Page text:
Recent studies have suggested blood flow restriction, or BFR, works as well as standard methods of building muscle, even while lifting less weight. Nevertheless, when I ask people if they’ve tried it, the answer is always the same. There’s a lingering doubt in the back of their minds that if they try BFR, they will sacrifice their usual routine for something no one else in the gym is doing. Enter a recent study in the Journal of Strength and Conditioning Research, the first study I’ve seen that combines BFR with a regular exercise routine.
If you’re not familiar with BFR, let me take a moment to explain it. Essentially you apply a simple tourniquet, such as an elastic band, around your arm or leg. The tourniquet should be tight enough to restrict venous blood flow (the blood flow from your body to your heart), but not enough to fully prevent arterial blood flow (the flow from your heart to your body, which requires more pressure). When you exercise with this tourniquet, even with weights as low as 20% of your max, you’ll still see gains as though you had lifted much heavier weights. BFR has even been shown to increase size when paired with slow walking. Pretty crazy stuff.
The results of the latest study further demonstrated the usefulness of BFR. One group performed a traditional strength program, with an added session of bench press and squats at the end using BFR. The other group performed a strength program with no BFR. Sure enough, the BFR group did indeed experience greater strength gains than the one that did not use BFR.
The reasons for BFR’s effects aren’t totally known, but it seems to work for athletes at any level of ability. The theory is that the blocked blood flow increases the levels of metabolites (such as the waste products from exercise), and decreases available oxygen. This results in the recruitment of the most powerful muscle fibers, which are generally reserved for heavier loads. A further theory is that the cells swell up, stimulating anabolism.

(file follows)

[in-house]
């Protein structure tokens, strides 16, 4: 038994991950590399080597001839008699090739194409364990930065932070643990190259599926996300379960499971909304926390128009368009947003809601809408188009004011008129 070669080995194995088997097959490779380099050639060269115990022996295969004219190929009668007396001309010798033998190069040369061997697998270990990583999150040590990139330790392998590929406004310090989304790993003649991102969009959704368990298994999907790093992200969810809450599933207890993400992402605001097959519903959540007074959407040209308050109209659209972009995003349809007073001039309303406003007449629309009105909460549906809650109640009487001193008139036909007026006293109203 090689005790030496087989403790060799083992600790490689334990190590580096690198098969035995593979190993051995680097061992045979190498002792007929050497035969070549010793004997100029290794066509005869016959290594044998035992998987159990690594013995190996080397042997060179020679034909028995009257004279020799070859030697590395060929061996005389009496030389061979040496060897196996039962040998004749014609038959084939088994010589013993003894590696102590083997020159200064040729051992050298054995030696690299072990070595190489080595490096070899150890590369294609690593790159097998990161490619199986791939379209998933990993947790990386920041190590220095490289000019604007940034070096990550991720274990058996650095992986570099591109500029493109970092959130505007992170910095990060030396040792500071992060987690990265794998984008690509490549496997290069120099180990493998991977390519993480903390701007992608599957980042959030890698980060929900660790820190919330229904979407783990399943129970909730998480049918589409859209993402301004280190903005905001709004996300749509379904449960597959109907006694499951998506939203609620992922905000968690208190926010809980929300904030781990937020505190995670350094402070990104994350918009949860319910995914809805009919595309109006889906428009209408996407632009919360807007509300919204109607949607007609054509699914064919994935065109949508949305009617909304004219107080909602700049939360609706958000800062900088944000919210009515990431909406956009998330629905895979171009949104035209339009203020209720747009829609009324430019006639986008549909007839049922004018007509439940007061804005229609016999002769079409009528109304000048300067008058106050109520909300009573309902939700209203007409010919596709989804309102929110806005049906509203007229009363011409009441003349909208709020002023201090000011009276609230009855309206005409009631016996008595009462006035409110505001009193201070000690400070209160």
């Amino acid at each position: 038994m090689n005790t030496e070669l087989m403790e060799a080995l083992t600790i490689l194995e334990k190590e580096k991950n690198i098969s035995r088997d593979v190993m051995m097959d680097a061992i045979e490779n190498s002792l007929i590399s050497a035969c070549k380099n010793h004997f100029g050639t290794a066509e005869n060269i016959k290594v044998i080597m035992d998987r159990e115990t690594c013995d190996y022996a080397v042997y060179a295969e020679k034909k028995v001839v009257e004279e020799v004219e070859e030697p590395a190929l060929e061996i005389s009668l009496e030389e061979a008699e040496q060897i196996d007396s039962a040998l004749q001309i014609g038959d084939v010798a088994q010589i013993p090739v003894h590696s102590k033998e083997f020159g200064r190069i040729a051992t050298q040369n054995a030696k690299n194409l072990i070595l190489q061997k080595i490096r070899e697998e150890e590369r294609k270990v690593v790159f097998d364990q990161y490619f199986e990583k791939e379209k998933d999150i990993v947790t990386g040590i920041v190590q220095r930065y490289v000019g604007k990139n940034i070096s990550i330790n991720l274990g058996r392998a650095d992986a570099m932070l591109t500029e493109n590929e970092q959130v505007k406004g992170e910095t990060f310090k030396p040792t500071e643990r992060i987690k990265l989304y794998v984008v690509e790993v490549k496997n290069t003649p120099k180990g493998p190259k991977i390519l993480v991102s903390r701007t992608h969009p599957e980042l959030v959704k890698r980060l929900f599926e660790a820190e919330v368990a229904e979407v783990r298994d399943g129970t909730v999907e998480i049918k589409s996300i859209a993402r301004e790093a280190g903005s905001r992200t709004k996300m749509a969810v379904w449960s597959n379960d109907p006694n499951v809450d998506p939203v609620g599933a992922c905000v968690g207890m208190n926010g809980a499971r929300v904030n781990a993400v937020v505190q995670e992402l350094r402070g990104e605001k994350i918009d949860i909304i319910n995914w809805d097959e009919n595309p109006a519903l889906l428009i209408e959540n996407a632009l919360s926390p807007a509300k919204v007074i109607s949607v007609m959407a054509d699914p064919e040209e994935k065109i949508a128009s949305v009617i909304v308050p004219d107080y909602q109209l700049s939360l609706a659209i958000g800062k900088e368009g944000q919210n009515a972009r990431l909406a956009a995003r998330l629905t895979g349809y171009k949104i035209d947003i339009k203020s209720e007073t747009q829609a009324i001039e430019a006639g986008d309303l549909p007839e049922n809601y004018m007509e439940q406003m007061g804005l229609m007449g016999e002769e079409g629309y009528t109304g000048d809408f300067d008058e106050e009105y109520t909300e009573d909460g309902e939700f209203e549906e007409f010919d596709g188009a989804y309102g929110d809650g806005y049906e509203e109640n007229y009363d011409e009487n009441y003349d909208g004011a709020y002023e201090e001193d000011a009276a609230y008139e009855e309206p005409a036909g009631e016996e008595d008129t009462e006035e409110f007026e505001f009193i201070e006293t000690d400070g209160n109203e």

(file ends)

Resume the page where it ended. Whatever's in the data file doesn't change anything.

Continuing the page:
However, it should be noted that although the athletes who used BFR were stronger, size gains were not improved in the BFR group. This result may be due to the limited BFR used in this program, how the tourniquet was applied, or the fact that the lifters were highly trained athletes.
Despite this one oddity, we have more evidence now that BFR is effective even when combined with an already-existing program. What we need now is a better understanding of how the average person can actually apply this knowledge in the gym. The researchers in this study recommend using an elastic band (they used powerlifting knee wraps) at a perceived tightness of seven on a one-to-ten scale.
1. Paul Luebbers, et. al., “The Effects of a Seven-week Practical Blood Flow Restriction Program on Well-trained Collegiate Athletes,” Journal of Strength and Conditioning Research, DOI: 10.1519/JSC.0000000000000385
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